“If it ain’t broke, don’t fix it,” is a phrase that I live by – mostly because I don’t have time to deal with anything that isn’t crucial to my existence. And if something does break, I just might find a work-around. But this strategy should not be applied to access control credentials. Technology has changed in order to address security demands, and failure to keep current could negatively impact a facility’s access control system.
Today I’m sharing two new resources on access control credentials. The first is an article from SJA – Security Journal Americas called Are your credentials stuck in the 70s? written by KeShia Thomas of Allegion.
Each organization has different security needs and different pain points that need to be addressed. For example, a larger business with tens of thousands of people moving throughout multiple buildings is going to have vastly different security needs compared to a smaller business with only a few employees. That said, a mobile or smart solution that’s interoperable is a suitable choice for most companies.
When an organization chooses an interoperable mobile or smart card solution featuring custom encryption keys, they are shifting in the direction of a solution that offers a higher level of security, flexibility and convenience. This creates a safer environment for all and gives peace of mind to organizations of all sizes.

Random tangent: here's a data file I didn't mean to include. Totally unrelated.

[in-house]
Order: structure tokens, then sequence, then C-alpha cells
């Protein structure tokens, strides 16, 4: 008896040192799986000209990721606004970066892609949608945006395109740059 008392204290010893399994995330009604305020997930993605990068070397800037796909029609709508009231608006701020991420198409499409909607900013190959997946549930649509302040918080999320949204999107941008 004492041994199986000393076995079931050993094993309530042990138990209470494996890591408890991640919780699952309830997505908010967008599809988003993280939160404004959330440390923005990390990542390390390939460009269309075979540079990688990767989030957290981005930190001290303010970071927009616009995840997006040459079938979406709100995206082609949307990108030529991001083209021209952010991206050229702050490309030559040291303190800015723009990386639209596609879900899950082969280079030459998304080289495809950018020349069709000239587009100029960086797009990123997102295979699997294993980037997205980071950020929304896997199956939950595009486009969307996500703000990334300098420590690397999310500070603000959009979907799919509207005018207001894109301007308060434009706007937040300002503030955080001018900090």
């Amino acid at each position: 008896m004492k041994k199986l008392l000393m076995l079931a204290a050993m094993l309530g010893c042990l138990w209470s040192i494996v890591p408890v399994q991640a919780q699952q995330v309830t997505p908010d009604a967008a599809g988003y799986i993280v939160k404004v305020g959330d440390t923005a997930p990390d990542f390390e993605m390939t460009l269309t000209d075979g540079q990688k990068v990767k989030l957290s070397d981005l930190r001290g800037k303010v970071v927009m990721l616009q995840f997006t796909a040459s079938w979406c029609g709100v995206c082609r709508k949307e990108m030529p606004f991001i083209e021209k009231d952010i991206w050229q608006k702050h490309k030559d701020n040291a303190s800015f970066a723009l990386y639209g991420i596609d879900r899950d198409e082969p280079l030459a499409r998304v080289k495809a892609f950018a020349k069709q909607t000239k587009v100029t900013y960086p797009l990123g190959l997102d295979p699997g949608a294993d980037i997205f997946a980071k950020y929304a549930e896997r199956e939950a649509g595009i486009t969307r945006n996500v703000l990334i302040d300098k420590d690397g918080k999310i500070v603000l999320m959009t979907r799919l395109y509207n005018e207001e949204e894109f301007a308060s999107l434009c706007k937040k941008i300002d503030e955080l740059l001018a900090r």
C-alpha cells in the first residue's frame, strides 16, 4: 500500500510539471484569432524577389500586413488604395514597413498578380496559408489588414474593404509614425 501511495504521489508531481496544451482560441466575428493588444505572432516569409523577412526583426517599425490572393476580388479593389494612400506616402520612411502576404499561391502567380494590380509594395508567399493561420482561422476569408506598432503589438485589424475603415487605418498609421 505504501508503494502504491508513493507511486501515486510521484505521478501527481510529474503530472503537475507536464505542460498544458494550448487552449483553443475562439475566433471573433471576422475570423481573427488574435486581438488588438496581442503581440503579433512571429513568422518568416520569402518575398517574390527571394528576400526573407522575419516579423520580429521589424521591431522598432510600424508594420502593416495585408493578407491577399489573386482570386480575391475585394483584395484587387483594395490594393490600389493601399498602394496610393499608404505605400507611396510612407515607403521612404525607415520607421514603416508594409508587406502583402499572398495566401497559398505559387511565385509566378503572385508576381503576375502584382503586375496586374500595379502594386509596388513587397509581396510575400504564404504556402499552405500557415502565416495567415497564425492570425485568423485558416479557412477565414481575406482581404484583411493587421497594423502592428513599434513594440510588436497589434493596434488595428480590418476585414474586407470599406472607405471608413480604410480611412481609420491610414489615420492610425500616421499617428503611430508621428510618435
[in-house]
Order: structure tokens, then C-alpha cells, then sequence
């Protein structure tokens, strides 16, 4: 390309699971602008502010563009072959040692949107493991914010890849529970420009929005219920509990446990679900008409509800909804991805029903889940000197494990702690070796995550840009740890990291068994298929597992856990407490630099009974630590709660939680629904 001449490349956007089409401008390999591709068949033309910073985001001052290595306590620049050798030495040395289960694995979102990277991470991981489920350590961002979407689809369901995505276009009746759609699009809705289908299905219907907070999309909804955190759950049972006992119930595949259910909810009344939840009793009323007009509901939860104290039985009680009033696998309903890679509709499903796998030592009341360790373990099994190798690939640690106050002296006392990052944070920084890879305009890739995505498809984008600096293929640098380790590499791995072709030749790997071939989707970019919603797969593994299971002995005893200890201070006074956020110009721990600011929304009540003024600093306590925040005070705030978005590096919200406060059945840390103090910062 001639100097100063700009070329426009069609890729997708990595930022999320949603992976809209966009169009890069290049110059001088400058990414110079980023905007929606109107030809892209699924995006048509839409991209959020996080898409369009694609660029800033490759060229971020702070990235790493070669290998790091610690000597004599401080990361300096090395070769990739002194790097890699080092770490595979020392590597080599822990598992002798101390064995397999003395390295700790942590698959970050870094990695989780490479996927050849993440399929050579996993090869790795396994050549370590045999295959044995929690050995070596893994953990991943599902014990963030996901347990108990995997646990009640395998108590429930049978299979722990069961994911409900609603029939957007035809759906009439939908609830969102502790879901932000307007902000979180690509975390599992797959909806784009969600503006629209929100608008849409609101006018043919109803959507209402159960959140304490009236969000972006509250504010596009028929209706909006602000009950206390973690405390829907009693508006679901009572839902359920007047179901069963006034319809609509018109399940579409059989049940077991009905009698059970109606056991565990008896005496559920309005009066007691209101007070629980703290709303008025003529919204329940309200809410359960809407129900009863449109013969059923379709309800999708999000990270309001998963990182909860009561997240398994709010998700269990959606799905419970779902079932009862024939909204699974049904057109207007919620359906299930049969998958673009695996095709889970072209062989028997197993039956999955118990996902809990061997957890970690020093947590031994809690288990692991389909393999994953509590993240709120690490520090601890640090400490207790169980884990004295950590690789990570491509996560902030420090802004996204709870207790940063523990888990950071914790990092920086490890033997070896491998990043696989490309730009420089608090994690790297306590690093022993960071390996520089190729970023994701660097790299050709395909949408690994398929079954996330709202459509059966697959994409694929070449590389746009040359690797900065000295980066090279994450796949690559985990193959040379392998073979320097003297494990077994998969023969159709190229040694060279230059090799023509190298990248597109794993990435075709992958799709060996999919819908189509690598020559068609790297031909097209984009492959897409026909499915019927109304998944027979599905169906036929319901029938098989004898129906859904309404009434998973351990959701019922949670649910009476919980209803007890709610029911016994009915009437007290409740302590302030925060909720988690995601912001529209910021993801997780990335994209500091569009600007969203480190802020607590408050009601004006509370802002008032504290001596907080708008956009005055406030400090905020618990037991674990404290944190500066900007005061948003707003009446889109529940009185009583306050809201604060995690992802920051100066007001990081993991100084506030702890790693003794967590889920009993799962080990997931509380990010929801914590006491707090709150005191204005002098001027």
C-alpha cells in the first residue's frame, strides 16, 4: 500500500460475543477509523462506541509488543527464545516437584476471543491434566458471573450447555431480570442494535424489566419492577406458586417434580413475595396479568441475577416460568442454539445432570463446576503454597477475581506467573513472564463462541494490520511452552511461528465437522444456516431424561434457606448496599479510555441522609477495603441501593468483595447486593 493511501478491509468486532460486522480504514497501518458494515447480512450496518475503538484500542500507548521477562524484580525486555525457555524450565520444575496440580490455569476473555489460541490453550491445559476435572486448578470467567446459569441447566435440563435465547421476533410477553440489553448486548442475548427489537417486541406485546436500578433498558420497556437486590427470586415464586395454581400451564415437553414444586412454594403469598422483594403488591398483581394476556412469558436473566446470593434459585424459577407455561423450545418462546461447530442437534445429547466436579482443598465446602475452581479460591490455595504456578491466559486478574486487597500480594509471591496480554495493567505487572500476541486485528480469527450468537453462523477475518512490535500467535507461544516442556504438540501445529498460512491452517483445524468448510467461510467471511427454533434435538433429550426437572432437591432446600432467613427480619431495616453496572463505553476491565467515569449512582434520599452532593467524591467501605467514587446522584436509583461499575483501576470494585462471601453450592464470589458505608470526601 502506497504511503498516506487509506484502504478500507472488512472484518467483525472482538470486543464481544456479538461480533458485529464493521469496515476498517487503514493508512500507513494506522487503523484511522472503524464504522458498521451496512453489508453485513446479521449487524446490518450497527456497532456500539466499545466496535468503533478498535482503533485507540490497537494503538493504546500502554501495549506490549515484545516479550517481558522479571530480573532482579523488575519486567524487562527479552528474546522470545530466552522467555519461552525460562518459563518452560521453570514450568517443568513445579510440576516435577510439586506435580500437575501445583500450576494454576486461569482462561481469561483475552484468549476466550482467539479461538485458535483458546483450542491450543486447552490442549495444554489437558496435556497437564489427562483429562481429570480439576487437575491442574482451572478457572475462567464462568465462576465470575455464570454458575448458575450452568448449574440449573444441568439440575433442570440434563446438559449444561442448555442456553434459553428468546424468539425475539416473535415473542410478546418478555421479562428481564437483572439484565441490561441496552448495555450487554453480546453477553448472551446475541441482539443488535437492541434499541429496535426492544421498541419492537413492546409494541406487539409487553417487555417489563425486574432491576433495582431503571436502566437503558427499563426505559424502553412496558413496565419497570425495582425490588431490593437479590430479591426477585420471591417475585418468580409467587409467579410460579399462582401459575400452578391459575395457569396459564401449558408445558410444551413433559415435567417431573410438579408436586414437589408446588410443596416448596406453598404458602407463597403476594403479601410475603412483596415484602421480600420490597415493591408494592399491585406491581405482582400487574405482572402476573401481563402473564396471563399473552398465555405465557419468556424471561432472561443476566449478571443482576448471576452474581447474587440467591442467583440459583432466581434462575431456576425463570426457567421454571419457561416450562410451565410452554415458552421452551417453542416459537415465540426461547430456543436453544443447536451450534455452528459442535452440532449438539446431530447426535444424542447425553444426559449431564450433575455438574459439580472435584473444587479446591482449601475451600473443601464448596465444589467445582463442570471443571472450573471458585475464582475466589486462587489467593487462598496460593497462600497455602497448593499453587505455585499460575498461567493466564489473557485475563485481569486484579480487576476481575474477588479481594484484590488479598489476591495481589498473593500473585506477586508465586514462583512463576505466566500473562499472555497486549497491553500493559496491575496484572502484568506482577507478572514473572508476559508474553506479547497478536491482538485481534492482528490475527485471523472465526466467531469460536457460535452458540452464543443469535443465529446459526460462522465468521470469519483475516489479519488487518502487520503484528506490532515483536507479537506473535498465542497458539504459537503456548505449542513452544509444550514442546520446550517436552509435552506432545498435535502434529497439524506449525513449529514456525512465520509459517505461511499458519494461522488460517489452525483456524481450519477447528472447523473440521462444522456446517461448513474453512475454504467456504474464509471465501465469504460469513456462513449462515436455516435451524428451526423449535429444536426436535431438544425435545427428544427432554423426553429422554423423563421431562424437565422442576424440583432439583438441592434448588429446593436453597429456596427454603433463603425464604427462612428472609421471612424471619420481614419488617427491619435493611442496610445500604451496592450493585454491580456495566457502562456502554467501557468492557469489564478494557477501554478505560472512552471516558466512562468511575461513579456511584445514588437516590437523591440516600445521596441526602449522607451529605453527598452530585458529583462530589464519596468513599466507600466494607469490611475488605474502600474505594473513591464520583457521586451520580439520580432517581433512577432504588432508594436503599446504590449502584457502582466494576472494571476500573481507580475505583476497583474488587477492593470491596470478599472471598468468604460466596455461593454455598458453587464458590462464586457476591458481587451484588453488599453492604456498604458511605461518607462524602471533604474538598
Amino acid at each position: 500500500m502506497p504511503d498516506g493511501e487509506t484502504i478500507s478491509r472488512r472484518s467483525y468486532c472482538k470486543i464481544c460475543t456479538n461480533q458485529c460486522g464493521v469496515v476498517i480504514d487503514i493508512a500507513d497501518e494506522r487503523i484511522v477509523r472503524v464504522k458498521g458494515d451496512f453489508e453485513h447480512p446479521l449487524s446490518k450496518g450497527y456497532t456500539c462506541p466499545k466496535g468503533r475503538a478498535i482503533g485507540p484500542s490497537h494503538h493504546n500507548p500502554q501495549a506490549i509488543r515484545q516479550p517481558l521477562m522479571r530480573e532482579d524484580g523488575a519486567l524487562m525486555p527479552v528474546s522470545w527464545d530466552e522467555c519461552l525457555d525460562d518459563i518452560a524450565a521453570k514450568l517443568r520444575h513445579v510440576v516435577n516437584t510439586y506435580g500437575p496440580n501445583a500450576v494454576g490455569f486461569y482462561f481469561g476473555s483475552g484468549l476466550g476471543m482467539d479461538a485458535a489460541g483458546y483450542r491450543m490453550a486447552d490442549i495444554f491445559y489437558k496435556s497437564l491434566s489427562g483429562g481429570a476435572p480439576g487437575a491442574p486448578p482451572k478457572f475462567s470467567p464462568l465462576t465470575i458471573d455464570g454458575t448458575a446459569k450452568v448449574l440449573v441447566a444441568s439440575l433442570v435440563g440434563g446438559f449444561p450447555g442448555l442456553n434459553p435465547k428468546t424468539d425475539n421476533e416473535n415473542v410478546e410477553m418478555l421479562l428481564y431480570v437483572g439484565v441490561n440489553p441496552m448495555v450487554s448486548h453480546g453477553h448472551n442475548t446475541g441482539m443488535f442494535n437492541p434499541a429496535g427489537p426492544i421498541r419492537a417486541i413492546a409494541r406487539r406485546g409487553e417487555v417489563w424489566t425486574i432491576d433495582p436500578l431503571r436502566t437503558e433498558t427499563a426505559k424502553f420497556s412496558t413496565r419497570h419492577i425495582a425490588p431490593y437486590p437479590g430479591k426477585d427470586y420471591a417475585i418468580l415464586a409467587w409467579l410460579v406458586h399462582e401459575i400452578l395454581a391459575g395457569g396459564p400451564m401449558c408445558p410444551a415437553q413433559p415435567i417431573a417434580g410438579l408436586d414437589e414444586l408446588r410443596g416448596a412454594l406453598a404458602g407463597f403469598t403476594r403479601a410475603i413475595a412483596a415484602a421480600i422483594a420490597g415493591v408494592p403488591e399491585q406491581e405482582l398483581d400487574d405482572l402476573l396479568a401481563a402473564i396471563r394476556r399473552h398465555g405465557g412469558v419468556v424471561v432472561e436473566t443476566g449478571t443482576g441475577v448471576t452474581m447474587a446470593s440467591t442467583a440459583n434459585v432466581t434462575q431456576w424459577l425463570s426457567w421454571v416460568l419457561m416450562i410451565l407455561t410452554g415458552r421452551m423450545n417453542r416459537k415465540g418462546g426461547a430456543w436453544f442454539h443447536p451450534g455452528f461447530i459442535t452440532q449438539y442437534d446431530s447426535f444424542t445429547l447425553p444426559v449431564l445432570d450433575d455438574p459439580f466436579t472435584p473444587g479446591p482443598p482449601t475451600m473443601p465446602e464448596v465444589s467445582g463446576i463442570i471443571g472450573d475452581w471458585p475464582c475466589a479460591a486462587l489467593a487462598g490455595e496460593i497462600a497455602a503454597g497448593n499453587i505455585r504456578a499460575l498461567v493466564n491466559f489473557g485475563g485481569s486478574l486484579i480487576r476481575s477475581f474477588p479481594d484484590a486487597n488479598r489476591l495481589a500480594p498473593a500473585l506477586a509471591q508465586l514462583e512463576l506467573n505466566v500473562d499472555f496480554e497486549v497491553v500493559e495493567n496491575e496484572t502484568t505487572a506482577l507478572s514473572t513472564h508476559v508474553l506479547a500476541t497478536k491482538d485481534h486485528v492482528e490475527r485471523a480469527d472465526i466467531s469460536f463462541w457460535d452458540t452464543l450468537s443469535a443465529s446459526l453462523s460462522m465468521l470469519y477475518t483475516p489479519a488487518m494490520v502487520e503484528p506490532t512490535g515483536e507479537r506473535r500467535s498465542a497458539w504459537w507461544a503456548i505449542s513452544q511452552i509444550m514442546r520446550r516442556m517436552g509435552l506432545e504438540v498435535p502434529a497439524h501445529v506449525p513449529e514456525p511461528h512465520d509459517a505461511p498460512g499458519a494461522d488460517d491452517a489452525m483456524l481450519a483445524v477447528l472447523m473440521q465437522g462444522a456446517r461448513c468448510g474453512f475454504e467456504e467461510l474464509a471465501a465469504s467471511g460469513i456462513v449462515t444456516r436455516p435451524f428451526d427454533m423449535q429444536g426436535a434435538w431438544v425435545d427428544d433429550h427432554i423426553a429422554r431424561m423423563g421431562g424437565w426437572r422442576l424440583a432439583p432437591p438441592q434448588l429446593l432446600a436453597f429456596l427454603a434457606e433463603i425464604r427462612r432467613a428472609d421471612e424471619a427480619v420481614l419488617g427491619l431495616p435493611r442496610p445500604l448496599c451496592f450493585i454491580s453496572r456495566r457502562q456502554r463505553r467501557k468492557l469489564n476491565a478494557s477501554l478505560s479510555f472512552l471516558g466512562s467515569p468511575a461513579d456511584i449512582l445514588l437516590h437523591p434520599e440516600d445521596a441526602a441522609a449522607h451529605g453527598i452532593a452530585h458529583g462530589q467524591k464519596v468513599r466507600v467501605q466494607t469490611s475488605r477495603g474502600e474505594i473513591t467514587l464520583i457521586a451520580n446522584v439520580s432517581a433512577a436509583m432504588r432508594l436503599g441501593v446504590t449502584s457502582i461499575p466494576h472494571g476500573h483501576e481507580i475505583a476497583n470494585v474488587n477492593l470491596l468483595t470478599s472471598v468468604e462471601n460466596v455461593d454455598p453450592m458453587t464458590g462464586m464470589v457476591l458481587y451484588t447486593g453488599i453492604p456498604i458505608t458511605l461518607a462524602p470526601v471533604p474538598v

Each business should evaluate their needs, such as security, convenience and budget, to
determine their ideal future state. How to get there will depend on your current hardware and technologies that you have in place. Many organizations have found it helpful to conduct a hardware audit upfront to determine what is needed in the future and how to make it happen.
To aid in the migration from one type of credential to another, Allegion has developed an infographic outlining Four Common Credential Migration Scenarios. This resource breaks down the process for various situations, including:
- Scenario 1 – Organization is using proximity credential technology, but wants something more secure. However, business isn’t currently ready for mobile.
- Scenario 2 – Organization is using proximity credential technology. It wants something more secure, and the management team is eager to offer a digital solution to employees.
- Scenario 3 – Organization is using proximity credential technology. A better balance of security and convenience is important, but budget is limited right now.
- Scenario 4 – Organization isn’t happy with their current proprietary solution. Security is of upmost importance, but the facility manager also wants to understand their choices in electronic access control hardware.